Life as a Nigerian youth has many stages. The moment we begin to realize it begins with our time in secondary school. For some, it is an experience that serves as a springboard for greatness, for some it is just a passing phase. I would like to think of myself as being one of those who saw the period of my secondary school education as a passing phase. That was all it was to me. At that point I was yet to discover the intricacies of being a Nigerian youth, I was still a child. The period I spent waiting for Jamb (and awon aiye) to find me worthy to receive tertiary education was an eye-opening period for me. It was from that period I began to see what it truly meant to be a Nigerian youth. The struggle was overwhelming, the struggle to be granted admission, to be one of the “big boys/big girls”… To have the opportunity to escape my folks totally for 4 years living as I wanted. You see, I realized the true value of that admission when it came three years after. By that time my peers who had gotten lucky initially were almost in the middle of their studies. I wasn’t deterred, I just thought of the ways in which I could make my delay pay off.
The burden of being a Nigerian youth came to the fore in the University. So many things contradicted each other. There was no time to relax, I couldn’t partake in sports.. With a grueling schedule, and the need to work to make ends meet, I was merely a student looking forward to the end of my struggle. The struggle to be awarded good marks for my troubles, the struggle to graduate with at least a second class upper was crazy. You see, as a Nigerian youth I discovered that if I wanted to be considered by any organization at all after school I had to make this grade. It was it or nothing. The struggle… The struggle… And so when I stood up to be admitted to my degree alongside my peers who were lucky as I was to scale through, I felt fulfilled….
Sadly, the feeling of fulfillment did not last for long… Then came the call to serve the nation. I still do not understand why I had to serve a nation that had not served me well right from the day I let out my first yelp in this country… From what I even heard, there was a power outage on that fateful morning… That aside, I decided to do the needful, to be useful, to impart knowledge.. I have to hand it to the Federal Government though, what they do for corp members during their year of service is cool… The stipend given to corp members uninterrupted through the year is a sort of “peace offering” for the years we spent in the university without the government being interested in our welfare… Back to what I was trying to say though, the most trying period in the life of a Nigerian youth has to be the period of service to the nation. You get so comfortable, you seem to forget the realities of what it means to be young and Nigerian. Some people get so comfortable that when they complete their service and are ready to be absorbed into the labor market, they get overtly shocked because they did not anticipate the shock they get.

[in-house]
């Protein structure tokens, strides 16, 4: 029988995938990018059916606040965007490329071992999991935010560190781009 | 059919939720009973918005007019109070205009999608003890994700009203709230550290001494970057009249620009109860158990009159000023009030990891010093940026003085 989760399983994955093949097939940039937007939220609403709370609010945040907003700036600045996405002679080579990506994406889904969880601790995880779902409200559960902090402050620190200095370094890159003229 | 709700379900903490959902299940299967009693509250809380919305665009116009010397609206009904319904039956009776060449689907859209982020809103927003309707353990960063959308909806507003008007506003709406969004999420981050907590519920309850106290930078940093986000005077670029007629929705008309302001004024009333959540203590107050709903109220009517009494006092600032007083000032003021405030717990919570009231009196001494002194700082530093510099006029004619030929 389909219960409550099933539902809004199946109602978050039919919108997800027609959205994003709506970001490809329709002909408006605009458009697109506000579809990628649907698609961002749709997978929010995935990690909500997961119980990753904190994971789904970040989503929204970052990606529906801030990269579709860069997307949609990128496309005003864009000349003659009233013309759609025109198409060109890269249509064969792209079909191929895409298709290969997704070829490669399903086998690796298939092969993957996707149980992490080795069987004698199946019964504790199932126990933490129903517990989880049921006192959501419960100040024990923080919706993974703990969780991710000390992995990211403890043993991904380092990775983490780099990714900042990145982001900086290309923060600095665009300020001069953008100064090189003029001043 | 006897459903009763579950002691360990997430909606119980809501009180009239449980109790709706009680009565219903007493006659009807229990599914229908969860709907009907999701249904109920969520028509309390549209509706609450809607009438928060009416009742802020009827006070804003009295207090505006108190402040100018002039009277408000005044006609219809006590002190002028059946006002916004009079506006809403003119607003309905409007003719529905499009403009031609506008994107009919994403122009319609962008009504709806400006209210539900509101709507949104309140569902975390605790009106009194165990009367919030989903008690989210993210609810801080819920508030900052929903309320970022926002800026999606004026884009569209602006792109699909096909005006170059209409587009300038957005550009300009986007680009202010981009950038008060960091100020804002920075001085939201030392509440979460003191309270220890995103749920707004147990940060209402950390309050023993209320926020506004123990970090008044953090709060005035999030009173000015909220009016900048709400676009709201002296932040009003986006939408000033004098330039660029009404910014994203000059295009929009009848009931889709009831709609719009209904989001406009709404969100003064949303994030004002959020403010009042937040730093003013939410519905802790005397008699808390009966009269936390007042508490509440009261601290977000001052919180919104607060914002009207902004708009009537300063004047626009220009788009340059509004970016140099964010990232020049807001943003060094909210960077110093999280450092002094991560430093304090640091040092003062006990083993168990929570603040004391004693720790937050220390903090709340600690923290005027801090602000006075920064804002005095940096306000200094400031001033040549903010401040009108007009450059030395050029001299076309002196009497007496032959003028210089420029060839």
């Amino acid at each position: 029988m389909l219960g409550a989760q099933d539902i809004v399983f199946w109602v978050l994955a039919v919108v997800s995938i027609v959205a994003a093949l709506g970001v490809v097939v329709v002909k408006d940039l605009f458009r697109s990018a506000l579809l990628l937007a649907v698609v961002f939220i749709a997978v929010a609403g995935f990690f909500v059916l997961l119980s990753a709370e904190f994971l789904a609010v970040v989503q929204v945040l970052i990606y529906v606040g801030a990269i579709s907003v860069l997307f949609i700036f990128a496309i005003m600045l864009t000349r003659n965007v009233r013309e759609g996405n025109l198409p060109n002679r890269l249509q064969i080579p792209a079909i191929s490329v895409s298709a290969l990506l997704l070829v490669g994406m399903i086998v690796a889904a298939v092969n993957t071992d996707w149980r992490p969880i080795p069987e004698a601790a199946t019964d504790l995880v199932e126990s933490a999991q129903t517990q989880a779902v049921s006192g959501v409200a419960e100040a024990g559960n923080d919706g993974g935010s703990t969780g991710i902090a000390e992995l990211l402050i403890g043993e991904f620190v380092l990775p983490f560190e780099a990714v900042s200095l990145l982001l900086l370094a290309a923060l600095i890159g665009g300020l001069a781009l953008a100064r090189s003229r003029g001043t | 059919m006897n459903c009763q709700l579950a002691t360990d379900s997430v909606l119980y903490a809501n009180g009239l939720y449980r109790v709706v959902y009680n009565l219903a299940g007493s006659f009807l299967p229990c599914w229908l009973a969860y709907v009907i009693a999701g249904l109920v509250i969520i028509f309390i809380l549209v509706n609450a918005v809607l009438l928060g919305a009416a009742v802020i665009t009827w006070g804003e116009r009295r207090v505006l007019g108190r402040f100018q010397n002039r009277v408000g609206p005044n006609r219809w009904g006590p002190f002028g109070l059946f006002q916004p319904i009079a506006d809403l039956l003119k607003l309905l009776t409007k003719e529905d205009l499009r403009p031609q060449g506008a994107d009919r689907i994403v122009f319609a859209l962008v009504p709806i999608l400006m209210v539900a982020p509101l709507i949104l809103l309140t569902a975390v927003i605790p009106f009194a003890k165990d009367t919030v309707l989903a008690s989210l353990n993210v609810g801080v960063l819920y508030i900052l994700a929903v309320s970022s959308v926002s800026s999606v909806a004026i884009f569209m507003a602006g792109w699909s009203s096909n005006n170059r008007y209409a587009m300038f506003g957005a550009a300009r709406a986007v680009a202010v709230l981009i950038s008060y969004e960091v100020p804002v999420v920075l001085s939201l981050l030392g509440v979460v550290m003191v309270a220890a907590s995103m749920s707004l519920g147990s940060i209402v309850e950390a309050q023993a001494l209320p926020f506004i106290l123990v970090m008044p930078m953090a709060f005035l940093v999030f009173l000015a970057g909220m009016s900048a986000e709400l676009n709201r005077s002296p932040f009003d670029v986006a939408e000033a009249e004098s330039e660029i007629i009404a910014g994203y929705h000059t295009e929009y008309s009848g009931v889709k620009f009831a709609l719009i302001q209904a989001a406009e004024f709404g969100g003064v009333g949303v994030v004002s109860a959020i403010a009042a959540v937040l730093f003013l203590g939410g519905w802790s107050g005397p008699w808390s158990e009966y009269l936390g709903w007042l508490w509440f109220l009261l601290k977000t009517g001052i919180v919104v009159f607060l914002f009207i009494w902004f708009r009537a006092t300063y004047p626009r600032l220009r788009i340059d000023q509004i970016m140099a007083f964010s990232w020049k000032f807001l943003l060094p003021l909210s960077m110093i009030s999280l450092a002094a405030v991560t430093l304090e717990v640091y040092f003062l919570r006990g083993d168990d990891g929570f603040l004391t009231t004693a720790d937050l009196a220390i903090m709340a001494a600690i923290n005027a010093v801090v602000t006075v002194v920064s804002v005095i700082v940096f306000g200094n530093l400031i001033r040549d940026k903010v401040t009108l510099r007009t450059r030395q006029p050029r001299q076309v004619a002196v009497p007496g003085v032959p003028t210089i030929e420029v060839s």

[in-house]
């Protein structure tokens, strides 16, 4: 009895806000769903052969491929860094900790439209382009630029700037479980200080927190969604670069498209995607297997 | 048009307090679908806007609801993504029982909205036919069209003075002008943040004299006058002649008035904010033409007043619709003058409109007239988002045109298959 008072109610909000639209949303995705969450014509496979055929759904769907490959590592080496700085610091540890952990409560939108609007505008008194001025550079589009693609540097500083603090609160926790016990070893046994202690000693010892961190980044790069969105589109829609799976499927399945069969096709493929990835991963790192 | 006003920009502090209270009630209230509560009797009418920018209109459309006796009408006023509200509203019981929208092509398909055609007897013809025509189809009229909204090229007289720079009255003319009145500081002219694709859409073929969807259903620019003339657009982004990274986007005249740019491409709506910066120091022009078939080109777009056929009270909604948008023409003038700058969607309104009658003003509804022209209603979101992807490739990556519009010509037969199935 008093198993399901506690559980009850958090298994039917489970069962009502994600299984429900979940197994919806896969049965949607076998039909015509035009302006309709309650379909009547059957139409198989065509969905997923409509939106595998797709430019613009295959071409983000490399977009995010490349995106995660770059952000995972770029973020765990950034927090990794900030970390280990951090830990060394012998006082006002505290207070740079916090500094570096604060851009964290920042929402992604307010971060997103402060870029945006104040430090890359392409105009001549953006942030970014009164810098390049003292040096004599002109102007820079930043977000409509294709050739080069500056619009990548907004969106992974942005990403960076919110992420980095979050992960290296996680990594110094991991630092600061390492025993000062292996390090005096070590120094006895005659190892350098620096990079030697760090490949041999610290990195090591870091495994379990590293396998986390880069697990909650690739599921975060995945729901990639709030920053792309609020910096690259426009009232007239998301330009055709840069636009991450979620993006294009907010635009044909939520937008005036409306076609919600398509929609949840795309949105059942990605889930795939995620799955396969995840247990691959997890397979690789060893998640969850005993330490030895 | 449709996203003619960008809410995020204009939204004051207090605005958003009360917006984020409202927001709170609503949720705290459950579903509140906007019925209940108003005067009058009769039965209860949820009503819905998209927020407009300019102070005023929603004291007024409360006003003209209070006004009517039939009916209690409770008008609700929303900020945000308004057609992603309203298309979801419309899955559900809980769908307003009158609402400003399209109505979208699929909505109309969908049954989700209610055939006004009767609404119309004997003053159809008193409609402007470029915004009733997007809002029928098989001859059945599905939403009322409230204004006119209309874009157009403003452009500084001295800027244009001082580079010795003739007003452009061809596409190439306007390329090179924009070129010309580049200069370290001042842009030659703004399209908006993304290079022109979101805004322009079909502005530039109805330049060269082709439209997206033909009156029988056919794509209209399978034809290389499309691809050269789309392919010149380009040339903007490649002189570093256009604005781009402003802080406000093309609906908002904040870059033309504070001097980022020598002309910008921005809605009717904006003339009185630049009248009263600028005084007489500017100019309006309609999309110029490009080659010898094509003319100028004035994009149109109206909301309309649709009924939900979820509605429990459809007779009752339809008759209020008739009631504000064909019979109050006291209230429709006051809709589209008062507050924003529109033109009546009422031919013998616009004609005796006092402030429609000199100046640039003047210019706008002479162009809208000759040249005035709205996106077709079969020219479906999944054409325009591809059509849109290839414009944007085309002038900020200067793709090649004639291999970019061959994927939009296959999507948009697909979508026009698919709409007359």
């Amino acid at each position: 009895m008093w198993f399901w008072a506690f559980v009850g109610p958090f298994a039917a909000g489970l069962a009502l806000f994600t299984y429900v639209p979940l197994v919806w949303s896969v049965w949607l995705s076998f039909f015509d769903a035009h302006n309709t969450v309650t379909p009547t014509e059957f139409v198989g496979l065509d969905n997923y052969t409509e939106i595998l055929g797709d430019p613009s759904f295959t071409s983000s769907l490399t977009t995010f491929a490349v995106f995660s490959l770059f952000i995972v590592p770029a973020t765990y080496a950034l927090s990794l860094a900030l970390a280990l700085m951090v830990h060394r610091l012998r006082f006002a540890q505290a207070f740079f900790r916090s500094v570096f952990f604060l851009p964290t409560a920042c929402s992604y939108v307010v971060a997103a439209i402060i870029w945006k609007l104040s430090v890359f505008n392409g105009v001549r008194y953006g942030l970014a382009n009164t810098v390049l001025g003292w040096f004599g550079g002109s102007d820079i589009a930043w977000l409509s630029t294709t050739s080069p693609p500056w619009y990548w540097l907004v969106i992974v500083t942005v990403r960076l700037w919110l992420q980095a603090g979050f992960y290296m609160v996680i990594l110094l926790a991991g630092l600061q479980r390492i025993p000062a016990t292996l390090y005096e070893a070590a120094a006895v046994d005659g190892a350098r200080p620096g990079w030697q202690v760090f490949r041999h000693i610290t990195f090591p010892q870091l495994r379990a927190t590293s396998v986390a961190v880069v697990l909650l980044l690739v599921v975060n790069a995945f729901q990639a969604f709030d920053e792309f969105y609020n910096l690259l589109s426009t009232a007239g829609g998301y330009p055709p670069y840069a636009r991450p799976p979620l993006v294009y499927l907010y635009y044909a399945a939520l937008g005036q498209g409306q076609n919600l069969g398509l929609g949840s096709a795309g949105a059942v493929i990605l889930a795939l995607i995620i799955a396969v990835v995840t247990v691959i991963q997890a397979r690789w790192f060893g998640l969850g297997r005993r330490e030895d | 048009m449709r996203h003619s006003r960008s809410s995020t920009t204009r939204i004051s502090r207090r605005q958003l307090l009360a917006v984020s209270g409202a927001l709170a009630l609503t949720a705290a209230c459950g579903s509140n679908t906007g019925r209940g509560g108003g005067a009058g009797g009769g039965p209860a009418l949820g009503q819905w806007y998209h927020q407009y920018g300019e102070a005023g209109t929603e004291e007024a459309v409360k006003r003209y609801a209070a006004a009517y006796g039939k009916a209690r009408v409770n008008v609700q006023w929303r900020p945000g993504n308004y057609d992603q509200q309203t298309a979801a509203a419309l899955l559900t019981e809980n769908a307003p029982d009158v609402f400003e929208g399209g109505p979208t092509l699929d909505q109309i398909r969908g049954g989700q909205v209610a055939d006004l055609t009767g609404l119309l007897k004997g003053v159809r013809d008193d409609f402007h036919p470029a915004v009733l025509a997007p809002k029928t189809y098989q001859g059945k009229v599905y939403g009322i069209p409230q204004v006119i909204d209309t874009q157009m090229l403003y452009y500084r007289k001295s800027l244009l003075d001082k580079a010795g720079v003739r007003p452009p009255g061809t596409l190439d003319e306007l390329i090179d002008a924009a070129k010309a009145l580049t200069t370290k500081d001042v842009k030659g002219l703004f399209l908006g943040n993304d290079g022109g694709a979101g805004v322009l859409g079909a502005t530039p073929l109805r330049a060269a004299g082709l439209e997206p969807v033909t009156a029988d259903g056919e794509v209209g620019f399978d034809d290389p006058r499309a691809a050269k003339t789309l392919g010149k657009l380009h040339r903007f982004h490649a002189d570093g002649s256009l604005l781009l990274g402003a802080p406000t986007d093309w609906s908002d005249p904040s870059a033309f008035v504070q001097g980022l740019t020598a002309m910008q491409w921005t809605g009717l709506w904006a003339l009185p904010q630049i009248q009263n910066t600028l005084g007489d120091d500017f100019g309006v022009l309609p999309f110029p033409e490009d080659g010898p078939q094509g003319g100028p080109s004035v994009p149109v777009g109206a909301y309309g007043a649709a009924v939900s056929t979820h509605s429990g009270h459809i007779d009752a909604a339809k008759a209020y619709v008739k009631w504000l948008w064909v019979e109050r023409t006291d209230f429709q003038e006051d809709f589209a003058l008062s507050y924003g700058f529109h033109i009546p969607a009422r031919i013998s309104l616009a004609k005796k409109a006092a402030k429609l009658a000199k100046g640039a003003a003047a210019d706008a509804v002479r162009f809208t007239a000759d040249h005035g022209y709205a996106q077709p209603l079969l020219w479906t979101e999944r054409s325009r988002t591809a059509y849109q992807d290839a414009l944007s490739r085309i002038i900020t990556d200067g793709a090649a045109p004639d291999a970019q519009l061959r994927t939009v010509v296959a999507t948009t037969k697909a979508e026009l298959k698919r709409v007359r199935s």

One would think that after the years spent in getting an education, the government would stretch its benevolence beyond the “one year” uninterrupted service to accommodate graduates and give them steady employment. It is a classic case of being used and dumped. The tales of what befalls the Nigerian youth after the service year is far from pleasant. As a “graduated” graduate you become exposed to a plethora of problems. The first one is how to get a job that would sustain one… To get on ones feet and not be a burden on the parents who suffered through the years just to provide one with an education…. The issue has been over flogged, I know, but we need to keep reminding the government of the day that they owe the youth of this nation much more than just a year’s stipend. We need policies that would develop the different sectors of the economy to be able to absorb the growing influx of graduates in the labor market. Is it not a thing of shame that a country as blessed as Nigeria would not know how to use the available manpower to achieve the best results?… Why create more institutions of learning when we all learn for nought? ….
The challenges of being human is great, the challenges of being a Nigerian human is greater… And we brought this upon ourselves. If only those in the echelons of power stop being greedy and focus on making life better for those of us under them… People like me would not be afraid of being a Nigerian youth… In the case of this country, hope is expensive… As I sit here pondering what is to become of me after I complete my service year, I wonder where I would be at this exact time next year… Only time would tell.. Hopefully, the end of this phase would be smooth…. And the beginning of the anticipated would be same. Till then, I remain a Nigerian youth hoping for the best… The struggle continues.
Posted from WordPress for BlackBerry.
Posted from WordPress for BlackBerry.